Indie-pop uber-club and record Label How Does It Feel To Be Loved? fits into what you'd describe as a fairly niche market, with as much reliance on Motown and Northern Soul as on Belle And Sebastian and Hefner. The club built up quite a reputation before Former Melody Maker journalist Ian Watson decided to found the label – despite saying he'd never do it. A few years on and their impressive roster is continuing to grow, with releases from Pocketbooks, Butcher Boy and Cats On Fire lined up for 2009.
DiS spoke to HDIF head honcho about Pat Nevin, piracy and the ethos of a successful club night.
DiS: So, it's coming up for seven years since the advent of How Does It Feel To Be Loved? How did it all start?
I’d been doing a monthly club at the Buffalo Bar with a friend called Club Beer, playing Music That Only Sounds Good When You’re Drunk – basically we were School Disco/Guilty Pleasures but without the success, acclaim and guitar shaped swimming pools. It was a fun night, but it had been slowly growing less and less popular as the joke had worn steadily thinner, so we decided to do it every two months to see if that would revive our fortunes. We needed to come up with something to plug the month that we weren’t doing Club Beer. So I said I’d do this indie pop/northern soul club thing that I’d been thinking about. I expected it to last for one night, and to be frequented solely by my friends and some Club Beer die-hards. Instead some people that I didn’t know showed up, and then started dancing. The first song that anyone ever danced to at How Does It Feel was 'Therese' by The Bodines. I spent the entire three or so minutes staring at the person in utter disbelief.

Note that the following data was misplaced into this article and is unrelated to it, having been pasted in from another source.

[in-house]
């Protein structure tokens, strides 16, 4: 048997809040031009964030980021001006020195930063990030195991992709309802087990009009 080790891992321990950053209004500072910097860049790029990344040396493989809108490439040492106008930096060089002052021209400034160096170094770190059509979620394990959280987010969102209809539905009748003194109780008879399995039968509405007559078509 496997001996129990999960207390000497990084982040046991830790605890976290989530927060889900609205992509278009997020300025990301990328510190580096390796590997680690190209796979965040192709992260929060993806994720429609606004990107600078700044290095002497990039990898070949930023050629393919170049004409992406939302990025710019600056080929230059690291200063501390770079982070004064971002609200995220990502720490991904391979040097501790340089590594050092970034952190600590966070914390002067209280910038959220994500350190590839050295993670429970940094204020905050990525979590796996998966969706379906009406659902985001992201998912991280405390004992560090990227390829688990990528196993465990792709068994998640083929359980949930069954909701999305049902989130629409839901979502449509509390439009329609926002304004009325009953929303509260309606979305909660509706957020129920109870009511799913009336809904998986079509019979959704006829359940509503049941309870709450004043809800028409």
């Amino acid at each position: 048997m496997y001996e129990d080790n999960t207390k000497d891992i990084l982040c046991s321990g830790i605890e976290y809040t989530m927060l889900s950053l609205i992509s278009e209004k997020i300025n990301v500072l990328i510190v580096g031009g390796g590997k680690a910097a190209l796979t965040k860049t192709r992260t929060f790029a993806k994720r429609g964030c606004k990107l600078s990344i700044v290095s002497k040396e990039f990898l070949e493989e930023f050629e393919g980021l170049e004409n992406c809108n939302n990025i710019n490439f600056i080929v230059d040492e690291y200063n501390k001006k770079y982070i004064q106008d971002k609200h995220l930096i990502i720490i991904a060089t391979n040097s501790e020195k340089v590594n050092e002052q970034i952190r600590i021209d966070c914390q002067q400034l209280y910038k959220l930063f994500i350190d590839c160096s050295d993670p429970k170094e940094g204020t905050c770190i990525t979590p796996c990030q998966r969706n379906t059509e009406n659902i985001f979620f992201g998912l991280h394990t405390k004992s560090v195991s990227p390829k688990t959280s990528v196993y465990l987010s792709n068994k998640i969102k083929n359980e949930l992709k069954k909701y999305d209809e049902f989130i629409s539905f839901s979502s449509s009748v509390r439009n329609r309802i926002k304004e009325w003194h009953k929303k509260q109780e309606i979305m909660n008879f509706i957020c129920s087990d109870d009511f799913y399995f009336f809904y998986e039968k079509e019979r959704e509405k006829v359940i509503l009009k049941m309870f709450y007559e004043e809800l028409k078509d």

DiS: When and why did you take the decision to move into starting your own record label? Was it always in your plans, or was it more of a supplementary project?
I always said I’d never put on gigs, or start a label. That’s what Track And Field had done, and I wanted HDIF to be different. We were lucky that HDIF started up just as Track And Field ended their club night, so suddenly there was an audience looking for somewhere to go dancing. But even so, when bands started asking to play at the club, I turned them all down – including some Swedish upstarts called Peter, Bjorn & John, pre 'Young Folks'. I’m a huge huge fan of club nights and just the notion that a night of music can build throughout the evening, and to my mind a band would just destroy that. With a band, people mill around waiting for the band to start, watch the band, then most of them go home – that’s just how gig-goers are programmed. I love the first hour and a half of How Does It Feel... because I get to play slow songs without caring if anyone’s going to dance or not, and I really enjoy the slow build of the night. It's what makes the club work.